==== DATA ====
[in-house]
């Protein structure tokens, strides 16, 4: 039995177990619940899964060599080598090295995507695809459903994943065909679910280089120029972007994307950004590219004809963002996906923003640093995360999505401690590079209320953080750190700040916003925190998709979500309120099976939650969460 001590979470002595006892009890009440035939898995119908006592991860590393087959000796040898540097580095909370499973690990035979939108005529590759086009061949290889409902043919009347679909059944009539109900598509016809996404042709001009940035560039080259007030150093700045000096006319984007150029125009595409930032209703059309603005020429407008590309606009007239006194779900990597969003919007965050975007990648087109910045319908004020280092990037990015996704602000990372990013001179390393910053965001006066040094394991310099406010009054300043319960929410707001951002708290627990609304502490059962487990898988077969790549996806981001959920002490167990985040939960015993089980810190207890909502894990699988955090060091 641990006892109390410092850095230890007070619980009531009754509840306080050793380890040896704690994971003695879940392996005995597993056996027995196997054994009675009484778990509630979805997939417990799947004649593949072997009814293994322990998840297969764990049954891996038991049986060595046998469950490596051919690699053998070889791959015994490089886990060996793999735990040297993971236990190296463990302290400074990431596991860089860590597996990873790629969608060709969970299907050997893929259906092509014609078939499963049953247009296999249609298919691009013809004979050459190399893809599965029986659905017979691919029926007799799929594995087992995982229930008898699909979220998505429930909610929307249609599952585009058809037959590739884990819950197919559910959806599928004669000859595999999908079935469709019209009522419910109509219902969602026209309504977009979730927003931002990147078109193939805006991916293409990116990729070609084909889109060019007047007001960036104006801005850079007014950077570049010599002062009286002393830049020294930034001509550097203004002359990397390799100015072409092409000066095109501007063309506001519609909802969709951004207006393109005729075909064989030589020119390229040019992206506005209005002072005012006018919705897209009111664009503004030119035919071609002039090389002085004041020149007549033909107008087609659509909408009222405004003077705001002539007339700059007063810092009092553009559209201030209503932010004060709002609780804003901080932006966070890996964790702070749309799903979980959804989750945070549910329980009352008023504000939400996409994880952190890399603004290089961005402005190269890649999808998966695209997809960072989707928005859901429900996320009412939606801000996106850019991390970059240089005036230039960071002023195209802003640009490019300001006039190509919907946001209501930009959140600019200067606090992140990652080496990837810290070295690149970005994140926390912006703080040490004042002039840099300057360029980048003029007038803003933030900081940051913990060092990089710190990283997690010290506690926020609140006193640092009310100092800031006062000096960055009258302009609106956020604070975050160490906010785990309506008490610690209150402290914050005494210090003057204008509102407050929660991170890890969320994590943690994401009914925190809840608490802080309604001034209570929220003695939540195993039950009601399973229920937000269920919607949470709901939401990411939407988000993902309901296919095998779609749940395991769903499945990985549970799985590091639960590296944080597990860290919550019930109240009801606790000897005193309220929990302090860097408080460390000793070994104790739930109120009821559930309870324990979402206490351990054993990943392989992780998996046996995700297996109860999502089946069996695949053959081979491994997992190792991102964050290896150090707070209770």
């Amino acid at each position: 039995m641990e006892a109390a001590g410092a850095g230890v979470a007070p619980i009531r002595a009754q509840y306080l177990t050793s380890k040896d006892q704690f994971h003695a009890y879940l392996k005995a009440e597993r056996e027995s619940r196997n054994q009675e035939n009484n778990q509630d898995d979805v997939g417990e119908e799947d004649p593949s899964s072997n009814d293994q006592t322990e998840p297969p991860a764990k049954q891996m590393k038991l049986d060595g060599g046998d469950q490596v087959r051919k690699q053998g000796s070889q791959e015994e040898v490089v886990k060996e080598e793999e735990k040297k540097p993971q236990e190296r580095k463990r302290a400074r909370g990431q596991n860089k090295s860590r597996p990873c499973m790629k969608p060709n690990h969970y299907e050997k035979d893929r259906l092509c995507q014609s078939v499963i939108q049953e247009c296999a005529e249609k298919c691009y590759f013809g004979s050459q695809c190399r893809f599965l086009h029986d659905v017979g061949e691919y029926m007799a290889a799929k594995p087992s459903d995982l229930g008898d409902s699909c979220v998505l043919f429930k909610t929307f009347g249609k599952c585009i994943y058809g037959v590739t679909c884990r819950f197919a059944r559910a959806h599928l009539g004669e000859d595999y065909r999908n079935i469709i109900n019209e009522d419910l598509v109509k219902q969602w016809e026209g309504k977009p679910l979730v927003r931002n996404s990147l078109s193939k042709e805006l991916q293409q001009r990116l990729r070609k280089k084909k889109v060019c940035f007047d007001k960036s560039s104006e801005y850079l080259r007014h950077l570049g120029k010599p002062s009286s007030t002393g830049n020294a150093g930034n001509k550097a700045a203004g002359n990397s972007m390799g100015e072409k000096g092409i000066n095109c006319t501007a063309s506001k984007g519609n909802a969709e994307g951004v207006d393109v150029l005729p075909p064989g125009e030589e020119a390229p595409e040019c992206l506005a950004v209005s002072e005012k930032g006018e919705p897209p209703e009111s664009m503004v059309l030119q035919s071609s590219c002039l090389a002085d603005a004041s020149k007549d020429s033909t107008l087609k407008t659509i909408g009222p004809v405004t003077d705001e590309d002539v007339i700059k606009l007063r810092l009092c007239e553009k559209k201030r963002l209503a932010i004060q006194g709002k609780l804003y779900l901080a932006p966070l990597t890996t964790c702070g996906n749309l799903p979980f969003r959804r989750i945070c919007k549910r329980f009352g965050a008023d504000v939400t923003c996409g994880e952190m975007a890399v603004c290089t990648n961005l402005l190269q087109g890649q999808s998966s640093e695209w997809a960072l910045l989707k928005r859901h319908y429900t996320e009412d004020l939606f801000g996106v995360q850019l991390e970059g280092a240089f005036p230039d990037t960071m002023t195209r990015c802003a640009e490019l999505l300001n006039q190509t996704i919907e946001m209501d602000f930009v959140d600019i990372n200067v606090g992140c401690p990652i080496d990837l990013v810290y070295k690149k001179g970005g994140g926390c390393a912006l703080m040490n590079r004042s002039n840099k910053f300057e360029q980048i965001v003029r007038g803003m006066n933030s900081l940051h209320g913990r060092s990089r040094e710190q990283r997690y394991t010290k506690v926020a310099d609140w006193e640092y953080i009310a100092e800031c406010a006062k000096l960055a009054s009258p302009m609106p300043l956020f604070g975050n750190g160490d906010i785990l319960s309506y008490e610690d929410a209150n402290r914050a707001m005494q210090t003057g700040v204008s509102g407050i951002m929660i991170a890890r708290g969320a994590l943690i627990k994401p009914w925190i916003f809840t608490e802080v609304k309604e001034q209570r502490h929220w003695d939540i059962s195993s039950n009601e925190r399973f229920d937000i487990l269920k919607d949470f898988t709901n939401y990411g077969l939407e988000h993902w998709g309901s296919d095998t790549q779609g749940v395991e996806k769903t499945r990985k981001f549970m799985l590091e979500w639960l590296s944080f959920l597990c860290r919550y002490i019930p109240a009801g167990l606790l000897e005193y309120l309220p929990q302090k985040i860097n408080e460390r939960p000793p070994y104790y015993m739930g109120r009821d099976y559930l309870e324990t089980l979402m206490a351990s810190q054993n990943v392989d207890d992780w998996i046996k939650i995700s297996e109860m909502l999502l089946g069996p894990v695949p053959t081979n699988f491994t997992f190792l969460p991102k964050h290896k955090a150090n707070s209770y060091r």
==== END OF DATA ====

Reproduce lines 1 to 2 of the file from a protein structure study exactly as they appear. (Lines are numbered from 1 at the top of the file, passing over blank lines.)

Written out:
[in-house]
């Protein structure tokens, strides 16, 4: 039995177990619940899964060599080598090295995507695809459903994943065909679910280089120029972007994307950004590219004809963002996906923003640093995360999505401690590079209320953080750190700040916003925190998709979500309120099976939650969460 001590979470002595006892009890009440035939898995119908006592991860590393087959000796040898540097580095909370499973690990035979939108005529590759086009061949290889409902043919009347679909059944009539109900598509016809996404042709001009940035560039080259007030150093700045000096006319984007150029125009595409930032209703059309603005020429407008590309606009007239006194779900990597969003919007965050975007990648087109910045319908004020280092990037990015996704602000990372990013001179390393910053965001006066040094394991310099406010009054300043319960929410707001951002708290627990609304502490059962487990898988077969790549996806981001959920002490167990985040939960015993089980810190207890909502894990699988955090060091 641990006892109390410092850095230890007070619980009531009754509840306080050793380890040896704690994971003695879940392996005995597993056996027995196997054994009675009484778990509630979805997939417990799947004649593949072997009814293994322990998840297969764990049954891996038991049986060595046998469950490596051919690699053998070889791959015994490089886990060996793999735990040297993971236990190296463990302290400074990431596991860089860590597996990873790629969608060709969970299907050997893929259906092509014609078939499963049953247009296999249609298919691009013809004979050459190399893809599965029986659905017979691919029926007799799929594995087992995982229930008898699909979220998505429930909610929307249609599952585009058809037959590739884990819950197919559910959806599928004669000859595999999908079935469709019209009522419910109509219902969602026209309504977009979730927003931002990147078109193939805006991916293409990116990729070609084909889109060019007047007001960036104006801005850079007014950077570049010599002062009286002393830049020294930034001509550097203004002359990397390799100015072409092409000066095109501007063309506001519609909802969709951004207006393109005729075909064989030589020119390229040019992206506005209005002072005012006018919705897209009111664009503004030119035919071609002039090389002085004041020149007549033909107008087609659509909408009222405004003077705001002539007339700059007063810092009092553009559209201030209503932010004060709002609780804003901080932006966070890996964790702070749309799903979980959804989750945070549910329980009352008023504000939400996409994880952190890399603004290089961005402005190269890649999808998966695209997809960072989707928005859901429900996320009412939606801000996106850019991390970059240089005036230039960071002023195209802003640009490019300001006039190509919907946001209501930009959140600019200067606090992140990652080496990837810290070295690149970005994140926390912006703080040490004042002039840099300057360029980048003029007038803003933030900081940051913990060092990089710190990283997690010290506690926020609140006193640092009310100092800031006062000096960055009258302009609106956020604070975050160490906010785990309506008490610690209150402290914050005494210090003057204008509102407050929660991170890890969320994590943690994401009914925190809840608490802080309604001034209570929220003695939540195993039950009601399973229920937000269920919607949470709901939401990411939407988000993902309901296919095998779609749940395991769903499945990985549970799985590091639960590296944080597990860290919550019930109240009801606790000897005193309220929990302090860097408080460390000793070994104790739930109120009821559930309870324990979402206490351990054993990943392989992780998996046996995700297996109860999502089946069996695949053959081979491994997992190792991102964050290896150090707070209770």